Simone Biles’ decision reflected worse on us than on her. Courtesy Creative Commons

In many ways, Americans obsess over the Olympics for the same reasons we cling to the idea of the American Dream. Their messages are strikingly similar –– that one can achieve greatness through hard work and dedication, that by using every part of oneself spiritually and physically, one can progress to a better place in life. With that similarity comes a matching consequence: that those who need help to face professional or psychological struggles in their pursuit of success are subsequently vilified for their perceived “weakness.”

We saw this ruthlessness on display after Simone Biles decided to withdraw from the Olympic gymnastics finals last week. Would-be sports critics across the country took to social media to spew vitriol at Biles and her decision –– which stemmed from her wanting to address her extreme depression without competitive pressure. Her critics have called her “selfish” for taking another athlete’s spot on the global stage before stepping away from the sport last-minute. They questioned her dedication to her sport (despite her being one of the most decorated gold medalists in gymnastics history), accusing her of not being “tough enough” to handle the rigors of professional sports.

There’s no need to dig into the specifics of why such accusations are ridiculous –– obviously, a bunch of couch potatoes accusing an Olympian of “not wanting it badly enough” is laughable. However, this outrage is a reflection of a deeper problem, namely that we want to see the exceptionalism without nurturing the humanity behind it.

Bearded Lady-300×250 Web Ad-SG2023

Americans practically fetishize competitive sports because they afford us the opportunity to prove our brilliance to others. For Americans, the Olympics allow our athletes to adopt the label of “the best in the world,” which then is repurposed and made nationalistic –– it becomes “America is the best in the world.” An ever-present subtext to this is the unspoken suspicion that anyone who’s not proud to be American is a danger to the nation itself.

That’s where the American Dream™ comes into play, supporting individualism primarily through anecdotal examples and inspirational quotes. What isn’t often discussed is the fact that the American Dream is not a universal possibility. We now know that certain people face more challenges to achieving an education, finding high-paying jobs, and supporting their families than others. For example, a Black man born into generational poverty in Texas does not receive the same education as a middle-class white teenager from New Jersey.

Many Americans are not given the chance to achieve the American Dream, not because they “don’t want it” enough but because the idea is unrealistic and based on variables that come only from a life of privilege. Still, the idea of American exceptionalism and The Dream™ are deeply ingrained in the national psyche. For The Dream to be equally attainable for all Americans requires us to address inequality in the first place –– in other words, we’d have to provide extra assistance to those who have fewer opportunities than middle-class whites.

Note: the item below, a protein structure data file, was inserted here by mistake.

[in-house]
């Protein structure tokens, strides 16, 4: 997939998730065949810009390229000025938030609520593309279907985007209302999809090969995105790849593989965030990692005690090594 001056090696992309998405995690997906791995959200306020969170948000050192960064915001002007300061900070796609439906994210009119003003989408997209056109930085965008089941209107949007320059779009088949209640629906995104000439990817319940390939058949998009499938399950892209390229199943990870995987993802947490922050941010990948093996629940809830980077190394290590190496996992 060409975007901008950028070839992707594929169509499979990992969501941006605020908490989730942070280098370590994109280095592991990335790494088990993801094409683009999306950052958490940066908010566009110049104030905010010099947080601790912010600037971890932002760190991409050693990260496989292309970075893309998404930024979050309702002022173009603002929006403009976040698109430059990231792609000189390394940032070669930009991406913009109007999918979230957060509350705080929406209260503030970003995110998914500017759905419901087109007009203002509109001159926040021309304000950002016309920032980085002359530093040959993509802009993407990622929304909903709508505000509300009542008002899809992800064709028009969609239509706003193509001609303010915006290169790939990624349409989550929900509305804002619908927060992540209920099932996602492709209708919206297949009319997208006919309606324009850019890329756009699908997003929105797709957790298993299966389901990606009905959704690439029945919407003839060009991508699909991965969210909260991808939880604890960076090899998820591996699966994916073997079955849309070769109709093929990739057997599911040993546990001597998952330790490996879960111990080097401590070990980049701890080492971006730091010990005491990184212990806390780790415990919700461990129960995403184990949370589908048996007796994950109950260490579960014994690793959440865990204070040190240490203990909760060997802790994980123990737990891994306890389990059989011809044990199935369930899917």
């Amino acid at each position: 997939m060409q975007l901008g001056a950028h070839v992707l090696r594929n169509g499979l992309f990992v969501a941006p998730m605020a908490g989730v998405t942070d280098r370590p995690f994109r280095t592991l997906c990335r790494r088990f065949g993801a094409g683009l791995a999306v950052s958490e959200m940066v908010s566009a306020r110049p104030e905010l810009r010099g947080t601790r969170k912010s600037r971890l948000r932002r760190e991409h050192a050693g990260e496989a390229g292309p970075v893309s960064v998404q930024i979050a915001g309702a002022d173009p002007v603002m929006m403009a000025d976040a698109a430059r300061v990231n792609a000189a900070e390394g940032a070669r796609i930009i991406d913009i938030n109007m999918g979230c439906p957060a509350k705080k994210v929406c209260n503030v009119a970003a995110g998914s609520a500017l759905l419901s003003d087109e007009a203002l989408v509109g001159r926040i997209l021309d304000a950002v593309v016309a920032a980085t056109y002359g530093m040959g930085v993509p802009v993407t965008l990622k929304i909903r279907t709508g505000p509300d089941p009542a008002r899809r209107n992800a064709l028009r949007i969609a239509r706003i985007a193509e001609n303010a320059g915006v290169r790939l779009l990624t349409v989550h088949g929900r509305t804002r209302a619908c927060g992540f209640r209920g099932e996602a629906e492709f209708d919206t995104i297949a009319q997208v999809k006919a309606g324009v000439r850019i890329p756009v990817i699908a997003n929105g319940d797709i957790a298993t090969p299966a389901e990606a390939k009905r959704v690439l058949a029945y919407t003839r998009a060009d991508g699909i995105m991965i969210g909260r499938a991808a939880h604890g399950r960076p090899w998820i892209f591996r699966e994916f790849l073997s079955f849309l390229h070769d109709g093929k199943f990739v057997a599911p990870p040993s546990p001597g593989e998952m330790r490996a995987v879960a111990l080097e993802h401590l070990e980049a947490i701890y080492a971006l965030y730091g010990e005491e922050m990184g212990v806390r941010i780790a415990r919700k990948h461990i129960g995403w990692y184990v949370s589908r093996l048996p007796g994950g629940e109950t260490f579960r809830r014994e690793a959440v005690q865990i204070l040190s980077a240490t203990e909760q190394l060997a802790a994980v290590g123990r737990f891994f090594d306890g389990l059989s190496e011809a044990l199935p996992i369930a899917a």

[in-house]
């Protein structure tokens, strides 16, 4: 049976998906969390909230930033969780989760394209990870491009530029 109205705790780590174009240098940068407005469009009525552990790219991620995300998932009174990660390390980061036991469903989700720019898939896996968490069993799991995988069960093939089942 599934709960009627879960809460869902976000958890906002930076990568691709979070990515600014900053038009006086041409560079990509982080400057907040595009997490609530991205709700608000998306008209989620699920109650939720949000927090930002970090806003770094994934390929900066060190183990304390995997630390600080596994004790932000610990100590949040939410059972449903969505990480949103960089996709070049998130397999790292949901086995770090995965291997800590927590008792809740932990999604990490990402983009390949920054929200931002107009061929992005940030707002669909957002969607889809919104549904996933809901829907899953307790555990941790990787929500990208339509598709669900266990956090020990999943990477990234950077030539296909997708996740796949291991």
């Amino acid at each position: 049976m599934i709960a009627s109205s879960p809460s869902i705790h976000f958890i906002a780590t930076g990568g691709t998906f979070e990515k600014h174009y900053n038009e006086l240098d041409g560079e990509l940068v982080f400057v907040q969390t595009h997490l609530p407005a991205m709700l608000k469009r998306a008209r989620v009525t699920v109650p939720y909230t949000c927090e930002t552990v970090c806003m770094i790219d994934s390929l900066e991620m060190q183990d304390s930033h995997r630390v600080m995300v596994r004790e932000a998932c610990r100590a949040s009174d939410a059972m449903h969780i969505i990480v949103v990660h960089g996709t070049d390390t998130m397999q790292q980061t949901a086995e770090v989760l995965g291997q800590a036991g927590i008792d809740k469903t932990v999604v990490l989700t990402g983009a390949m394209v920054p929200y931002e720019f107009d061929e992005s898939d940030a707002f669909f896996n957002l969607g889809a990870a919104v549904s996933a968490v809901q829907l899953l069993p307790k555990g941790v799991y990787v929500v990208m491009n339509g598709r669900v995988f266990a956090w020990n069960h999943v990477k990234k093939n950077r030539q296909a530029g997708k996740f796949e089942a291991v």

However, that need for assistance is considered loathsome to some in this country. Some people don’t want to be reminded that America isn’t perfect and that we have a long way to go as a society before we can proudly proclaim our righteousness over others.

That is where the Simon Biles haters are coming from. The public disdain for her decision to set aside winning gold for America –– in favor of taking care of her health –– is an extension of the unhealthy expectations inherent to our national identity. Athletes aren’t supposed to step away from sports. They’re supposed to “power through” the brain injuries, the pain, the psychological strain, and the insurmountable public pressure and still make America look good.

We don’t want to deal with mental health issues or address social challenges associated with dangerous hyper-competition. We just want to take credit for the exceptional people who entertain us. We want to wave our flag and toot our horns and take credit for someone else’s achievements, as though we all pitched in to make it happen. Meanwhile, we can’t stand to face the inconvenient truth behind the mask of exceptionalism.

The response to Simone Biles is our reminder that many Americans are even willing to turn on our exceptional people once they prove to be imperfect –– to cast talented young people into disgrace once they remind us that they’re human, too.

These critics do not speak for the majority of Americans, and the overwhelming consensus on social media is that more Americans support her decision than oppose it. Still, it’s wretched to see how many in this country will not grant dignity to those who suffer yet expect them to suffer with dignity.

Follow Erin Ratigan @erinratigan